Our culture is increasingly becoming consumed by instant gratification. We like fast food, get rich quick schemes, quickie divorce, and having things before we can afford them. We make choices for immediate satisfaction, yet, ignoring the long-range consequences of those decisions. If we live in this manner, we learn that dwelling only on short-term gain always leads us to long-term pain.
I watch young people on HGTV wanting large houses with all the amenities, instead of starter homes. If they have the money, more power to them, but if mortgaged to the hilt, it may not be real smart. Millennials reading this are probably thinking to themselves, this guy must be a real dinosaur. Yes, I am from another generation. Being old does not necessarily make you smarter, but it doesn’t make you stupid either. This new generation is probably the brightest ever, having access at their fingertips to knowledge that the world has never known. Knowledge by itself does not ensure that one is wise. We are in the information age, and yet it seems to be doing very little to help us solve our problems more than the previous generation, maybe less.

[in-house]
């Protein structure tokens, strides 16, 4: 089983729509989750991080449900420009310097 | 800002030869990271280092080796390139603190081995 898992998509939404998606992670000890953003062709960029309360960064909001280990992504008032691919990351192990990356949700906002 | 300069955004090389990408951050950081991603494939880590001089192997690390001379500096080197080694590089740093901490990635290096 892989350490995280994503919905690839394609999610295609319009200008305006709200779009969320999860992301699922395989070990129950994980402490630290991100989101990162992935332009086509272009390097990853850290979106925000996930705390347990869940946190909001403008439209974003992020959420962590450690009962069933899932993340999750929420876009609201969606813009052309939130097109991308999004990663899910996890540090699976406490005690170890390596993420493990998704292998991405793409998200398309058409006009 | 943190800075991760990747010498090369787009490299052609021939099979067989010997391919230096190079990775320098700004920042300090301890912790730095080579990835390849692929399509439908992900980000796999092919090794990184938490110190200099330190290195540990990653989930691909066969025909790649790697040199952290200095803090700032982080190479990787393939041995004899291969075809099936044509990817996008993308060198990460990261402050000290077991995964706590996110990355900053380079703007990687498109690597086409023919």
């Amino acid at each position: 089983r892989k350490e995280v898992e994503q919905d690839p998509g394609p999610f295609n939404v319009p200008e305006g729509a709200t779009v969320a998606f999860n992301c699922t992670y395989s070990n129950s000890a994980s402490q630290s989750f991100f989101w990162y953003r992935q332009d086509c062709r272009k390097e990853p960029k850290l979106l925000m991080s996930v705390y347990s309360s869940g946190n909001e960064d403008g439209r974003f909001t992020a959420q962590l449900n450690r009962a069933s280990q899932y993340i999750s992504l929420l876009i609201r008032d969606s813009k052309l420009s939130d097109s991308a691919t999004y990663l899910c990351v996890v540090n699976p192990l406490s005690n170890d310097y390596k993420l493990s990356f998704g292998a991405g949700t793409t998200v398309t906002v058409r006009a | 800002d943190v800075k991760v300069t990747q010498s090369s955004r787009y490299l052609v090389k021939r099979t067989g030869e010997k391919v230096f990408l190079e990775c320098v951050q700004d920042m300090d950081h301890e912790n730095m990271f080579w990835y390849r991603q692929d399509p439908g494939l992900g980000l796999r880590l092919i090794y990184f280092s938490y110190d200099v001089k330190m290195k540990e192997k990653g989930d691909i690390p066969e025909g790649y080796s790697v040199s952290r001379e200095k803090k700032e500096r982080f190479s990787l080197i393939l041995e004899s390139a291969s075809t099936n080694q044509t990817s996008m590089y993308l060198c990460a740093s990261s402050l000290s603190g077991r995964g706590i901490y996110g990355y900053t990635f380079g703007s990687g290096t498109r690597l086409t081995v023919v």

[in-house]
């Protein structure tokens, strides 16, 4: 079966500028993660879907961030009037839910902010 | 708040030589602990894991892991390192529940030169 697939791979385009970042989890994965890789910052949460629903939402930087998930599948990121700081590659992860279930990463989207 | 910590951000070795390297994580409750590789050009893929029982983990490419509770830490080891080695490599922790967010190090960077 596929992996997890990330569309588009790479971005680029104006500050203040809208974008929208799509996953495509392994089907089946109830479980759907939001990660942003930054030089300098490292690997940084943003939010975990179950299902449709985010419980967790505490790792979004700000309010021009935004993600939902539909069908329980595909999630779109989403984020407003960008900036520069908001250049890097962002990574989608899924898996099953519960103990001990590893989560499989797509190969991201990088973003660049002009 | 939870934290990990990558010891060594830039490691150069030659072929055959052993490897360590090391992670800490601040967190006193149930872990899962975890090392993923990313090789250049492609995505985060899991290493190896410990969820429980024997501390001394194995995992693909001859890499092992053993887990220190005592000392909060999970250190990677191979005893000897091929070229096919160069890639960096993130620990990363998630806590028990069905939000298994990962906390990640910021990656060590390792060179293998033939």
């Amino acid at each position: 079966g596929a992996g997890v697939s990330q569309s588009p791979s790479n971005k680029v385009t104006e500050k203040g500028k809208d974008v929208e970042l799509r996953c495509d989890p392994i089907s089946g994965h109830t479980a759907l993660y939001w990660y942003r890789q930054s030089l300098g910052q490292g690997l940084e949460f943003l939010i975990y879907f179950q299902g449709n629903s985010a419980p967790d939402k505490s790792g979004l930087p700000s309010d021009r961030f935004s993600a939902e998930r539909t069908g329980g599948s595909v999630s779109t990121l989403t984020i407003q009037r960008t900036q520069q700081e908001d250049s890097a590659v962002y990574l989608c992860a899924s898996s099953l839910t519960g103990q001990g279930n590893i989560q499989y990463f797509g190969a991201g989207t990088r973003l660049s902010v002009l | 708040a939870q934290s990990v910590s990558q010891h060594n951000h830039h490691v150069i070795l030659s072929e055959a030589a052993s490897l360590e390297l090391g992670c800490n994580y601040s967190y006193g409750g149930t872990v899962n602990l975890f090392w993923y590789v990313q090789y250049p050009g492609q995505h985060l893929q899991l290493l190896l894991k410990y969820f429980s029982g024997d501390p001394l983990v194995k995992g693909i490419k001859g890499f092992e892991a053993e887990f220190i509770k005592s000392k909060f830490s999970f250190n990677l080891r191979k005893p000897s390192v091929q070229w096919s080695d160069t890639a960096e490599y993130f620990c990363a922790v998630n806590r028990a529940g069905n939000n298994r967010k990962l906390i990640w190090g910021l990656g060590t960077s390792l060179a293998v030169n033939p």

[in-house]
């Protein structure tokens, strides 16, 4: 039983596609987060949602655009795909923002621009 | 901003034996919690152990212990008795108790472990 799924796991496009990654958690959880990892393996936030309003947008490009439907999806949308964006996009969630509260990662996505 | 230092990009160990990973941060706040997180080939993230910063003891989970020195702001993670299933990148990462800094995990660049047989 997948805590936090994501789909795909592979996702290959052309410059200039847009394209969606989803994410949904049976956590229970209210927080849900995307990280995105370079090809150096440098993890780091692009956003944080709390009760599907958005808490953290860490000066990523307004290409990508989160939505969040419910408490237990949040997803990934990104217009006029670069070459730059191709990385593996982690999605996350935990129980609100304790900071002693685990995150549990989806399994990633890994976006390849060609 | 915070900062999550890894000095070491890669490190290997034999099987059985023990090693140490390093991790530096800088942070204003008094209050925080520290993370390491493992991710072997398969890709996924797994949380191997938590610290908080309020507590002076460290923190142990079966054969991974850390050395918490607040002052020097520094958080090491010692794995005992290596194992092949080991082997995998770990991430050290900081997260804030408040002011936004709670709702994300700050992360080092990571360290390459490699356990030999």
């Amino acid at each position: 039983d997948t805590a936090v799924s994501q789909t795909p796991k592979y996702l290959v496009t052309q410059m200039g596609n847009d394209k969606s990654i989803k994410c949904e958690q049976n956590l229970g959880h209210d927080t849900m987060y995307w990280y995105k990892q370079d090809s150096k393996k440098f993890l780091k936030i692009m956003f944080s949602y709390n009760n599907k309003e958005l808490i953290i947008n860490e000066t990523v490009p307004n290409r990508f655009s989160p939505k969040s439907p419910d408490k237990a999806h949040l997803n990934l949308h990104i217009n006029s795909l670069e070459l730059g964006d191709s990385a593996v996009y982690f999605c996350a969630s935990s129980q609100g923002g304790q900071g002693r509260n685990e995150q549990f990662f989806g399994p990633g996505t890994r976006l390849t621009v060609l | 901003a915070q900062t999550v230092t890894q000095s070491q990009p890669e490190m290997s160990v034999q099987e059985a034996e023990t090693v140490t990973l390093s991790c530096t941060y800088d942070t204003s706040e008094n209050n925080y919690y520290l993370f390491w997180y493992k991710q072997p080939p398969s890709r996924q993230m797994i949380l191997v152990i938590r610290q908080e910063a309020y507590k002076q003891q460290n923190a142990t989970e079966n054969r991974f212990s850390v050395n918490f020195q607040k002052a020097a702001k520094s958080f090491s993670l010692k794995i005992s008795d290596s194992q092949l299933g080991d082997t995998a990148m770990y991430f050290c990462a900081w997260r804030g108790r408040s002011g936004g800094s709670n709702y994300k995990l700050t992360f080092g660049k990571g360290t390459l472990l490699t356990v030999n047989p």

Wisdom often is just a keen sense of the obvious. Financially, if your output exceeds your input, your upkeep will be your downfall. If we continue to ignore long-term consequences at the altar of instant gratification, enduring pain will follow.
Image used with permission by Microsoft.
Ken Barnes the author of “The Chicken Farm and Other Sacred Places” YWAM Publishing